The Beginning of the Ionian Revolt

The Ionian Revolt was the first part of the Greco-Persian Wars however it wasn’t part of the main conflict, led primarily by Sparta and Athens against Persia. It did however unleash over 150 years of acrimony and warfare between Persia and a large changing list of Greek enemies. But as important as this event was it wasn’t started in a very typical way, even though it could have easily. After years of discontent under the whim of tyrants they had no love or need for the Ionians were fully ready for some kind of revolt. It took the actions of one tyrant to set everything into motion.

The revolt started with a man named Aristagoras so I find it fitting to start with him. He was the tyrant of the Greek city Miletus within Ionia. However he was only serving in the position for his uncle, Histiaeus. This man had become a trusted companion of Darius the Great, the current Persian monarch, after campaigning with him against the Scythians. Scythia is a very broad term for the general region north of the entire Achaemenid Empire and east except for India, expanding into Russia a considerable distance. Due to the lack of historical records the dynasties, customs and tribes are hard to come by within the vague area called Scythia but due to their independence from other governments it can be assumed that they were at least strong enough to hold their own territory.

Unfortunately after the campaign Darius offered him a reward and he chose to control a new military base, constructed near the Scythian borderlands in Thrace, called Myrcinus. Thrace was a region compromising European Turkey, southwestern Bulgaria and part of the eastern arm of Greece, all except for the shores, that was all Greek. The city Histiaeus asked for lay on an important transportation route linking Persia to Europe as well as containing abundant sources of timber and silver. This caused some doubts regarding his loyalty, since in a monarchy the more territory, men or resources you possess the greater a threat you are to royal authority. Megabazus, a prominent general under Darius, voiced his suspicions to Darius regarding Histiaeus’s loyalty but Darius still considered him a loyal friend.

While it is a bit hard to separate exactly what happened, the known event is that Darius invited Histiaeus to his court in Susa as a trusted companion and advisor. Susa was a major city of the empire and an occasional capital. A king’s court was the personal group of people under his command, family, patrons, diplomats, guests, royal guards and a mix of anyone else was invited or attended regularly. Also, capitals of major powers would shift simply on where the king and his court had moved to, so in many empires the capital could change constantly. Now, back to Aristagoras. As tyrant he decided to launch a campaign that would eventually have consequences that reverberated throughout Europe and Asia.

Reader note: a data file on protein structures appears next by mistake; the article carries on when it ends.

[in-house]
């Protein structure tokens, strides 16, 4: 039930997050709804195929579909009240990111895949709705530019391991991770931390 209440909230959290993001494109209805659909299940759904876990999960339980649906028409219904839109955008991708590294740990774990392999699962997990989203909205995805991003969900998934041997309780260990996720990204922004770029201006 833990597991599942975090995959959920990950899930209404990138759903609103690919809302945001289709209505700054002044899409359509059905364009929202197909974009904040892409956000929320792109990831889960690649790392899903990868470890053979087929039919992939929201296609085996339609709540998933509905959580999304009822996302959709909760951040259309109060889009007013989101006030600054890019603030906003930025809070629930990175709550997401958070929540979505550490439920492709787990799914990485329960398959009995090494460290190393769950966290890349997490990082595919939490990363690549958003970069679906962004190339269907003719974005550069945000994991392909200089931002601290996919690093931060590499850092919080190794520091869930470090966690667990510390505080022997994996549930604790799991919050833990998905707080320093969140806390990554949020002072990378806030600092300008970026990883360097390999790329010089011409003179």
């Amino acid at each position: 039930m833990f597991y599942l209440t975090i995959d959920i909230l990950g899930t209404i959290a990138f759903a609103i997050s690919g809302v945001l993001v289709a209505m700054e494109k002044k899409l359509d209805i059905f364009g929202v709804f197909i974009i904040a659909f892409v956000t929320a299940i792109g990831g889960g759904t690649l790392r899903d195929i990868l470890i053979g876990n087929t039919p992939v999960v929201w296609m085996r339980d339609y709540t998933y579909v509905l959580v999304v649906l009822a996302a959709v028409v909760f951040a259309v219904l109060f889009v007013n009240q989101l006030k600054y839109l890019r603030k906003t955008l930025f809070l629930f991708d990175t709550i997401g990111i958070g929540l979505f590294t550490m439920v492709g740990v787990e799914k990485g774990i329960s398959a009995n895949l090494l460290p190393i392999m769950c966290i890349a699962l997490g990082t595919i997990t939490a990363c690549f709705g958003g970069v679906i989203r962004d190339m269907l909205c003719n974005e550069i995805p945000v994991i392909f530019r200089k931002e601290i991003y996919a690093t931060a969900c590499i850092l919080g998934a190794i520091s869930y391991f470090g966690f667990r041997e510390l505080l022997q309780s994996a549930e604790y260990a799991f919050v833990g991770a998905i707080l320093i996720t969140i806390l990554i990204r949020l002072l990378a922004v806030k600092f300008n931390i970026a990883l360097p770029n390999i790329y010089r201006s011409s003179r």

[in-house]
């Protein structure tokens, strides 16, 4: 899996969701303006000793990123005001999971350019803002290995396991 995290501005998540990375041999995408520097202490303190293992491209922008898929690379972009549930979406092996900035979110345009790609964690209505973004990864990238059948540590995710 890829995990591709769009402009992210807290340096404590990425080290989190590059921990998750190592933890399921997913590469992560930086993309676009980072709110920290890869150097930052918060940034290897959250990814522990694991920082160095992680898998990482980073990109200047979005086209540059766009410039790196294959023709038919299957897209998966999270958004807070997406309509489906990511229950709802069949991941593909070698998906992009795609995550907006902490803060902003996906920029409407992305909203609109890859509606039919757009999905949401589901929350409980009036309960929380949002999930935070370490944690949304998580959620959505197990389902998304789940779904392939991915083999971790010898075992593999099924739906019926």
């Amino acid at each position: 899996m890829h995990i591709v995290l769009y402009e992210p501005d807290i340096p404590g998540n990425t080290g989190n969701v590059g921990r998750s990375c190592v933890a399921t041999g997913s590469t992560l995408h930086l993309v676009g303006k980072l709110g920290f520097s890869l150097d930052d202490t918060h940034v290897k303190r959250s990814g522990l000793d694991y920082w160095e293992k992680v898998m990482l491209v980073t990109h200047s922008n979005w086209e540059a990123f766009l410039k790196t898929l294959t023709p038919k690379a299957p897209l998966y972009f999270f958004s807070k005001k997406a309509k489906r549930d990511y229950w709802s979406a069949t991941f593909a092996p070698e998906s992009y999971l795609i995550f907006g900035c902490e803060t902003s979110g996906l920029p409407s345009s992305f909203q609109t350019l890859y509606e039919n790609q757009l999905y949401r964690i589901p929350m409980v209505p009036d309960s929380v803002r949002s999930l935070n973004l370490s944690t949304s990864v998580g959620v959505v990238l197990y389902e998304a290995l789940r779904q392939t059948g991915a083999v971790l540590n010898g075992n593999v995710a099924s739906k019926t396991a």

Some exiled citizens of Naxos, a large island in the Cyclades, came to Aristagoras, asking troops from him so they could retake their homeland. The Cyclades are an archipelago between the Peloponnese and south western Anatolia, in the middle of the southern Aegean Sea. They extend out from mainland Greece to the southeast. It was here that Naxos, described by Herodotus as the most prosperous Greek island, rested, content with its dominion of trade over its peers. As a bonus it was also very fertile compared to its neighbors which were fairly sparse. For Aristagoras, this meant he may have a chance to become ruler of Naxos. On this idea he accepted but said he would need to see the satrap of Lydia, Artaphernes, for assistance since he had a large army and navy. This man also happened to be Darius’s brother. The Naxians accepted this and gave him some money.

In Sardis, the capital of the satrap, Aristagoras wove a detailed line of reasoning for the campaign, describing the island as fertile and rich, close to Ionia (making it easy to monitor), promising he would fund the campaign, also giving Artaphernes a bonus and finally adding that it’s capture would allow him, as a Persian ruler, to extend his influence over the Cyclades, which could then be used as a base for attacking Euboea. The second largest island after Crete, Euboea follows the Greek mainland into the Aegean stopping just short of the Cyclades. Since the mainland contained some of the richest cities of Greece you could use Euboea as a place to land an army to then easily invade their homeland. All of this was done under the implication Artaphernes would become its ruler, whether or not Aristagoras truly intended so or not. But did Artaphernes agree? Find out next time when we delve deeper into Aristagoras’s schemes and desires.  

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